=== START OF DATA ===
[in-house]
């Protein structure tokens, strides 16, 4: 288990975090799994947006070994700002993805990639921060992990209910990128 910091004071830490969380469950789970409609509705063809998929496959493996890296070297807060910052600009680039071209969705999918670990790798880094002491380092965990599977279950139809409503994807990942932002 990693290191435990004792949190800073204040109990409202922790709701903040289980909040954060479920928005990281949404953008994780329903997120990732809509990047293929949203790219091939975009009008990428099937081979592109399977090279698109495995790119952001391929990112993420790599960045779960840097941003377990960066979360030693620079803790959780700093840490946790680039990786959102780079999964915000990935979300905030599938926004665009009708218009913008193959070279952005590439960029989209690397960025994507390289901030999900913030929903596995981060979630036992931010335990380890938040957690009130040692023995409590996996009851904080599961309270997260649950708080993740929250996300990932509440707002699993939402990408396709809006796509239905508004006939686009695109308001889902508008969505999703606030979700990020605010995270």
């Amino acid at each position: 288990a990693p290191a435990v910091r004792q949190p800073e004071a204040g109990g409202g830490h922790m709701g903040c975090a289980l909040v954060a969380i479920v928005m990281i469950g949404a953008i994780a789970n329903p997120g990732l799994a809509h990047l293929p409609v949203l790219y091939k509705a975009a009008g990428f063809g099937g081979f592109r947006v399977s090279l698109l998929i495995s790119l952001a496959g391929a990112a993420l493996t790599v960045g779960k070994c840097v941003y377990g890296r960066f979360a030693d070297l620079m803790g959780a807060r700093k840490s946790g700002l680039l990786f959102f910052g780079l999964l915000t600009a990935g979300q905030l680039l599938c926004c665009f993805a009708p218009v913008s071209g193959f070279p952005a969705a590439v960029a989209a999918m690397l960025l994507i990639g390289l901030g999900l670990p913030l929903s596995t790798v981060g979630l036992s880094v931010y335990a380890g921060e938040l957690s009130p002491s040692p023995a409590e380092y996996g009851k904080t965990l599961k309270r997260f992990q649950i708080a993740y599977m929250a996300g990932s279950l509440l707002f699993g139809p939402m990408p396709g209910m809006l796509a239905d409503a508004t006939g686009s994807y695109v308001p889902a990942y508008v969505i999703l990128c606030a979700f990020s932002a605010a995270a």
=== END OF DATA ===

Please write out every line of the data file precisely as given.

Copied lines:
[in-house]
């Protein structure tokens, strides 16, 4: 288990975090799994947006070994700002993805990639921060992990209910990128 910091004071830490969380469950789970409609509705063809998929496959493996890296070297807060910052600009680039071209969705999918670990790798880094002491380092965990599977279950139809409503994807990942932002 990693290191435990004792949190800073204040109990409202922790709701903040289980909040954060479920928005990281949404953008994780329903997120990732809509990047293929949203790219091939975009009008990428099937081979592109399977090279698109495995790119952001391929990112993420790599960045779960840097941003377990960066979360030693620079803790959780700093840490946790680039990786959102780079999964915000990935979300905030599938926004665009009708218009913008193959070279952005590439960029989209690397960025994507390289901030999900913030929903596995981060979630036992931010335990380890938040957690009130040692023995409590996996009851904080599961309270997260649950708080993740929250996300990932509440707002699993939402990408396709809006796509239905508004006939686009695109308001889902508008969505999703606030979700990020605010995270």
């Amino acid at each position: 288990a990693p290191a435990v910091r004792q949190p800073e004071a204040g109990g409202g830490h922790m709701g903040c975090a289980l909040v954060a969380i479920v928005m990281i469950g949404a953008i994780a789970n329903p997120g990732l799994a809509h990047l293929p409609v949203l790219y091939k509705a975009a009008g990428f063809g099937g081979f592109r947006v399977s090279l698109l998929i495995s790119l952001a496959g391929a990112a993420l493996t790599v960045g779960k070994c840097v941003y377990g890296r960066f979360a030693d070297l620079m803790g959780a807060r700093k840490s946790g700002l680039l990786f959102f910052g780079l999964l915000t600009a990935g979300q905030l680039l599938c926004c665009f993805a009708p218009v913008s071209g193959f070279p952005a969705a590439v960029a989209a999918m690397l960025l994507i990639g390289l901030g999900l670990p913030l929903s596995t790798v981060g979630l036992s880094v931010y335990a380890g921060e938040l957690s009130p002491s040692p023995a409590e380092y996996g009851k904080t965990l599961k309270r997260f992990q649950i708080a993740y599977m929250a996300g990932s279950l509440l707002f699993g139809p939402m990408p396709g209910m809006l796509a239905d409503a508004t006939g686009s994807y695109v308001p889902a990942y508008v969505i999703l990128c606030a979700f990020s932002a605010a995270a």